1ICAR- Central Island Agricultural Research Institute, Port Blair, Andaman and Nicobar Islands

2Department of Coastal Disaster Management, Pondicherry University, Port Blair, Andaman and Nicobar Islands

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The Andaman and Nicobar Islands (ANI) are home to four species of sea turtles, the green (Chelonia mydas), hawksbill (Eretmochelys imbricata), leatherback (Dermochelys coriacea), and olive ridley (Lepidochelys olivacea) turtles (Bhaskar, 1979; Bhaskar, 1993; Andrews, 2000; Namboothri et al. 2012; Shanker & Namboothri, 2012). Among these, leatherback turtles are predominantly known for nesting at Great Nicobar Island whereas olive ridley turtles can be found nesting across the Andaman and Nicobar archipelago (Andrews, 2000; Swaminathan et al., 2017). Hawksbill turtles feed throughout the ANI and there are a few records of them nesting in the archipelago, too (Bhaskar, 1979; Andrews, 2000; Swaminathan et al., 2017).

We hereby report a live hawksbill turtle at Car Nicobar Island (Figure 1). The turtle was caught by traditional Nicobarese fishers while skin diving on the shallow reef areas of Malacca village on 28th March 2023. The turtle was observed by the authors on the same day as its capture, after we received information through the local Nicobarese people. It was identified as a hawksbill turtle by the presence of a narrow-pointed hawk-like beak, overlapping scutes on the carapace and a serrated carapace edge, four costal scutes on each side of the carapace, five central carapacial scutes, four prefrontal scales on the head, and three postorbital scales on each side of the head (Figure 2; Pritchard et al., 1999).

Figure 1. Location of Car Nicobar Island and site of hawksbill turtle capture.Figure 2. Images of the hawksbill turtle spotted by Nicobarese fishers on the reef areas of Malacca village, Car Nicobar Island. A) Lateral view of the head with its distinctive beak-like mouth and three postorbital scales; B) Four overlapping costal scutes and serrated marginal scutes on the carapace; C) Dorsal view of the head showing two pairs of prefrontal scales. (Photo by Lucinda Meshack)

The turtle was killed for local consumption. We collected the carapace for measurements (Table 1) several days later and then returned it to the tribal fishers. The turtle was smaller (curved carapace length; Mean±StDev, Range) than nesting hawksbill turtles in the region (86.4±3.6cm, 67.0-96.0cm at Cousine Island, Seychelles, Gane et al., 2020; 81.4±3.4cm, 75.0–89.5cm in Oman, Pilcher et al., 2014) and did not have a tail extending beyond the carapace so it was categorised as an immature turtle of undetermined sex.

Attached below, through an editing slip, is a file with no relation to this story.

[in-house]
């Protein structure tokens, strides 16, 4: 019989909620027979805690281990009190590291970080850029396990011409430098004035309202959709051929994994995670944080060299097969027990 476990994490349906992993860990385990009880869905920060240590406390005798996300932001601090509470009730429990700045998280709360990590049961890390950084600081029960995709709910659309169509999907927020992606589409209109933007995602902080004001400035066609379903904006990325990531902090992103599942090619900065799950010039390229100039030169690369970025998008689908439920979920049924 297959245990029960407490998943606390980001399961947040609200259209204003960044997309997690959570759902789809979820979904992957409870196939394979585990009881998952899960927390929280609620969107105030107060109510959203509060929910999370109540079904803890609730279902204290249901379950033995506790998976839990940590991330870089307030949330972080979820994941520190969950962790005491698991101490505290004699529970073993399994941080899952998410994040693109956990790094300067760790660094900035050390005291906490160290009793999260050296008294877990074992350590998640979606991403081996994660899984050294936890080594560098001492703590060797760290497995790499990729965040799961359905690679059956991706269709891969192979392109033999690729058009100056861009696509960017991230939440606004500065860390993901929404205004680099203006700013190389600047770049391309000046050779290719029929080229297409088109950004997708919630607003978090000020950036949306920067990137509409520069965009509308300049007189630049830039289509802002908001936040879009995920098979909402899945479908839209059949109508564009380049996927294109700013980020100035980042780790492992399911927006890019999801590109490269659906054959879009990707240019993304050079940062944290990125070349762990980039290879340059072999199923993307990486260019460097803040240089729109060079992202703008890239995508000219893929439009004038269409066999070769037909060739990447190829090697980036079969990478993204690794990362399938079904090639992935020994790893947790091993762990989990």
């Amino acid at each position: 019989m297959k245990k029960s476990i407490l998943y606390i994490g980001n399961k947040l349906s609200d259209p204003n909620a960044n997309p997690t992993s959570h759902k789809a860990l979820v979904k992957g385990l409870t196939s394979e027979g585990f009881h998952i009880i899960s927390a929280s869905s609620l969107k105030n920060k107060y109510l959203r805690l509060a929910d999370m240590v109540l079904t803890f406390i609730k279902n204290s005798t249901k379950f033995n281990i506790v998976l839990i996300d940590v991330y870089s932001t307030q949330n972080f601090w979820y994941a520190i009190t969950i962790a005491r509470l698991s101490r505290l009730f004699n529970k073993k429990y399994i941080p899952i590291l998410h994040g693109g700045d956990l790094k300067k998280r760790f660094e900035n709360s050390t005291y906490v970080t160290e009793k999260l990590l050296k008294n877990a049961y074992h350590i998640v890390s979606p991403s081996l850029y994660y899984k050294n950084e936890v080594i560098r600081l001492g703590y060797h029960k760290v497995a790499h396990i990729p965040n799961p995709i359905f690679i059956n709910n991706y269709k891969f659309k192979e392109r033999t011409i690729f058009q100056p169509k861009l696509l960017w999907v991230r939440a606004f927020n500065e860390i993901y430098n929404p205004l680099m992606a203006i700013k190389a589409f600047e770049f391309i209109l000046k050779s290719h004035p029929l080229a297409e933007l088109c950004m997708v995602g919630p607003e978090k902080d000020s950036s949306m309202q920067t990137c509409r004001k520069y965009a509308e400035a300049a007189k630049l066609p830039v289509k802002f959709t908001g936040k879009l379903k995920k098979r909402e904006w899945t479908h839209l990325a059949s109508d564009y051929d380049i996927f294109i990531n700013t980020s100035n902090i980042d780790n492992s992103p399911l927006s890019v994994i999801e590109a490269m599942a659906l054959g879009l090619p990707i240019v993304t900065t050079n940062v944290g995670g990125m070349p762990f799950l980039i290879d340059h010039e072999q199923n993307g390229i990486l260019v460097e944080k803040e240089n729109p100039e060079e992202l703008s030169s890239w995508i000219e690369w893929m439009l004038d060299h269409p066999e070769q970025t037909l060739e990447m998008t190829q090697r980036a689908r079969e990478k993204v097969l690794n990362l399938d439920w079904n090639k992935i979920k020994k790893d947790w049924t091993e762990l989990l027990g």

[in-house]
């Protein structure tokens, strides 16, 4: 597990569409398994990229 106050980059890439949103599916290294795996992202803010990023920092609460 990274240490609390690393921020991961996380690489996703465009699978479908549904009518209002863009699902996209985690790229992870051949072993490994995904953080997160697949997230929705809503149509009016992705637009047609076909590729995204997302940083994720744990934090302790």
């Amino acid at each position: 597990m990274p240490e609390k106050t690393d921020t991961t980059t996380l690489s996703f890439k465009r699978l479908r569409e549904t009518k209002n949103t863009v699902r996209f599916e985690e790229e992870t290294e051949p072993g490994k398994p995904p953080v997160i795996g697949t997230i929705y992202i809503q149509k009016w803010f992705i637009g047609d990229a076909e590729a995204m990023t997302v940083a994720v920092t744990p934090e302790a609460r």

Table 1. Carapace and plastron measurements (cm) of the hawksbill turtle at Car Nicobar Island. CCLMAX – Maximum curved carapace length; CCLN-T – Curved carapace length notch to tip; CCLMIN – Minimum curved carapace length; SCLMAX – Maximum straight carapace length; SCLN-T – Straight carapace length notch to tip; SCLMIN – Minimum straight carapace length; SCW – Straight carapace width; CCW – Curved carapace width; PL – Plastron length; PW – Plastron width as per Bolten (1999).

41.4 38.9 37.3 39.9 38.4 37.3 33.0 36.6 29.0 27.9

There are few records of turtles from the beaches and waters of Car Nicobar (Bhaskar, 1979; Murugan, 2004; Kannan & Rajagopalan, 2005; Swaminathan et al., 2017). Our interactions with the local Nicobarese around the time of this observation made us aware of encounters with the species at no less than 10 out of 15 villages in Car Nicobar. They easily identified the hawksbill turtle from its beak-like mouth. Local people prefer to eat turtle eggs, although turtle meat is also a common delicacy, and carapaces are used for ornamental purposes (Tiwari, 2012). During our time at Car Nicobar, we also found finger rings that were made from tortoiseshell.

The hawksbill turtle is a critically endangered species at the global level (Arantes et al., 2020). All sea turtles in India are protected under the Wildlife Protection Act of 1972. However, traditional Nicobarese peoples are permitted to legally take sea turtles and their eggs, and the hawksbill turtle has been commonly hunted in the Nicobar Islands (Murugan, 2004). We recommend systematic studies combining traditional ecological knowledge of local communities and scientific research methods to a) quantify the current take of sea turtles and their eggs in the ANI and understand consumption patterns over time; b) establish the dependency of local tribes on turtle eggs and meat; c) determine trends of nesting and foraging population; and, d) document other traditional uses of sea turtles at locations such as Car Nicobar to gain a better understanding of the cultural significance of sea turtles in the islands. Such studies would provide valuable information for the conservation and management of sea turtles in the ANI, including Car Nicobar.


The author Lucinda Meshack, is a member of the native Nicobarese community at Car Nicobar and handled and photographed the turtle. The authors R. Kiruba Sankar and Jessica Barman visited Car Nicobar for interactions with the local traditional people and fulfilled the necessary requirements to visit Car Nicobar Island as entry is restricted under the Andaman and Nicobar Islands (Protection of Aboriginal Tribes) Regulation, 1956. We also obtained the consent of the Chief Captain, Office of the Tribal Council, Car Nicobar to report the sea turtle capture.


The field observation was carried out under the project ‘Augmenting Livelihood, Resilience, and Knowledge Generation through Coastal Fisheries Information Hub for Nicobar Tribes of Car Nicobar Island’ funded by the Science for Equity Empowerment and Development (SEED) Division, Department of Science and Technology (DST), New Delhi.

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